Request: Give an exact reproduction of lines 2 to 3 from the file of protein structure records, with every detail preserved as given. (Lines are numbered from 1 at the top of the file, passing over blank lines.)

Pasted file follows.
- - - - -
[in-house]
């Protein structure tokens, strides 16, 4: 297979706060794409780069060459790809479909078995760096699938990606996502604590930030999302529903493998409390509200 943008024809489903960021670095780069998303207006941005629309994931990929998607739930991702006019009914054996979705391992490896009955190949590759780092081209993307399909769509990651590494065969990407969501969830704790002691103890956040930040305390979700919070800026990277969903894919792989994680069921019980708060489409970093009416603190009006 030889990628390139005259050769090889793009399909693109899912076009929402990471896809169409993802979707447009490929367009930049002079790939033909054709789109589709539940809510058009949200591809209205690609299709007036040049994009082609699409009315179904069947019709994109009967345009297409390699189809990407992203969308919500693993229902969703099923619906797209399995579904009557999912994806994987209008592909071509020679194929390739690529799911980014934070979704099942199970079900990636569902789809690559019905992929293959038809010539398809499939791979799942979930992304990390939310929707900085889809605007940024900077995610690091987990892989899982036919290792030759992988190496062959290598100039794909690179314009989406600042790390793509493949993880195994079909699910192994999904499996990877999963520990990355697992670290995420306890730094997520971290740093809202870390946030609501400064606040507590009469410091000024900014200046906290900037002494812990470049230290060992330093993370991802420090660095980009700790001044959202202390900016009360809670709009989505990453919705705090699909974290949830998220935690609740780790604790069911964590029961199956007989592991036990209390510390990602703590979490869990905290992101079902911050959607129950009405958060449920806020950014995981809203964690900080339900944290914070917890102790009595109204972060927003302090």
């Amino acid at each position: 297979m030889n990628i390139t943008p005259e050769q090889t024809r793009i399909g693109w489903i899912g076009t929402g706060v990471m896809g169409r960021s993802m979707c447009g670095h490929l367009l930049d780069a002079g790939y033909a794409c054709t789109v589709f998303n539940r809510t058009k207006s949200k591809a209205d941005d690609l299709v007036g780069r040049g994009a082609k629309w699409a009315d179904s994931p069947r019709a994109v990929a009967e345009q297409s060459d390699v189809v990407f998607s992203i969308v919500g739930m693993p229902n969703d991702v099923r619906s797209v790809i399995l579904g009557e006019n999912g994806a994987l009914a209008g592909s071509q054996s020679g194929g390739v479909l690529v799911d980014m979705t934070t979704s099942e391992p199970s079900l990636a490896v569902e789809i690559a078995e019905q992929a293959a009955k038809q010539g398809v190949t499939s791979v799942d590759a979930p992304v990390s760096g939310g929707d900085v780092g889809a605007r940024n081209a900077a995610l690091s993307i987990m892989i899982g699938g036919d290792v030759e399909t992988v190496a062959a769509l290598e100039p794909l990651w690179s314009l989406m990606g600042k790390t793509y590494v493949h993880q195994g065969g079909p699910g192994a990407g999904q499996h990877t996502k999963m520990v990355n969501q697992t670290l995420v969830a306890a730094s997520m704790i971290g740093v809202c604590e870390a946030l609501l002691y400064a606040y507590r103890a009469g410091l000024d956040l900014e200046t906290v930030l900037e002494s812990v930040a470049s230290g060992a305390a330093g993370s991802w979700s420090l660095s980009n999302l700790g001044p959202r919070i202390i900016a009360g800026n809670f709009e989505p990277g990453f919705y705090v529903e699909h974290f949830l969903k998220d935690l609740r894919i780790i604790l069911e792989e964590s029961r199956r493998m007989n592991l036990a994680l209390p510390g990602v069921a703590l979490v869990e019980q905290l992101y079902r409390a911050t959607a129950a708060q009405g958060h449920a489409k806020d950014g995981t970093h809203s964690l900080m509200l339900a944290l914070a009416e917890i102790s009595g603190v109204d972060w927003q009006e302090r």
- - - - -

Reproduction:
């Protein structure tokens, strides 16, 4: 297979706060794409780069060459790809479909078995760096699938990606996502604590930030999302529903493998409390509200 943008024809489903960021670095780069998303207006941005629309994931990929998607739930991702006019009914054996979705391992490896009955190949590759780092081209993307399909769509990651590494065969990407969501969830704790002691103890956040930040305390979700919070800026990277969903894919792989994680069921019980708060489409970093009416603190009006 030889990628390139005259050769090889793009399909693109899912076009929402990471896809169409993802979707447009490929367009930049002079790939033909054709789109589709539940809510058009949200591809209205690609299709007036040049994009082609699409009315179904069947019709994109009967345009297409390699189809990407992203969308919500693993229902969703099923619906797209399995579904009557999912994806994987209008592909071509020679194929390739690529799911980014934070979704099942199970079900990636569902789809690559019905992929293959038809010539398809499939791979799942979930992304990390939310929707900085889809605007940024900077995610690091987990892989899982036919290792030759992988190496062959290598100039794909690179314009989406600042790390793509493949993880195994079909699910192994999904499996990877999963520990990355697992670290995420306890730094997520971290740093809202870390946030609501400064606040507590009469410091000024900014200046906290900037002494812990470049230290060992330093993370991802420090660095980009700790001044959202202390900016009360809670709009989505990453919705705090699909974290949830998220935690609740780790604790069911964590029961199956007989592991036990209390510390990602703590979490869990905290992101079902911050959607129950009405958060449920806020950014995981809203964690900080339900944290914070917890102790009595109204972060927003302090």
């Amino acid at each position: 297979m030889n990628i390139t943008p005259e050769q090889t024809r793009i399909g693109w489903i899912g076009t929402g706060v990471m896809g169409r960021s993802m979707c447009g670095h490929l367009l930049d780069a002079g790939y033909a794409c054709t789109v589709f998303n539940r809510t058009k207006s949200k591809a209205d941005d690609l299709v007036g780069r040049g994009a082609k629309w699409a009315d179904s994931p069947r019709a994109v990929a009967e345009q297409s060459d390699v189809v990407f998607s992203i969308v919500g739930m693993p229902n969703d991702v099923r619906s797209v790809i399995l579904g009557e006019n999912g994806a994987l009914a209008g592909s071509q054996s020679g194929g390739v479909l690529v799911d980014m979705t934070t979704s099942e391992p199970s079900l990636a490896v569902e789809i690559a078995e019905q992929a293959a009955k038809q010539g398809v190949t499939s791979v799942d590759a979930p992304v990390s760096g939310g929707d900085v780092g889809a605007r940024n081209a900077a995610l690091s993307i987990m892989i899982g699938g036919d290792v030759e399909t992988v190496a062959a769509l290598e100039p794909l990651w690179s314009l989406m990606g600042k790390t793509y590494v493949h993880q195994g065969g079909p699910g192994a990407g999904q499996h990877t996502k999963m520990v990355n969501q697992t670290l995420v969830a306890a730094s997520m704790i971290g740093v809202c604590e870390a946030l609501l002691y400064a606040y507590r103890a009469g410091l000024d956040l900014e200046t906290v930030l900037e002494s812990v930040a470049s230290g060992a305390a330093g993370s991802w979700s420090l660095s980009n999302l700790g001044p959202r919070i202390i900016a009360g800026n809670f709009e989505p990277g990453f919705y705090v529903e699909h974290f949830l969903k998220d935690l609740r894919i780790i604790l069911e792989e964590s029961r199956r493998m007989n592991l036990a994680l209390p510390g990602v069921a703590l979490v869990e019980q905290l992101y079902r409390a911050t959607a129950a708060q009405g958060h449920a489409k806020d950014g995981t970093h809203s964690l900080m509200l339900a944290l914070a009416e917890i102790s009595g603190v109204d972060w927003q009006e302090r």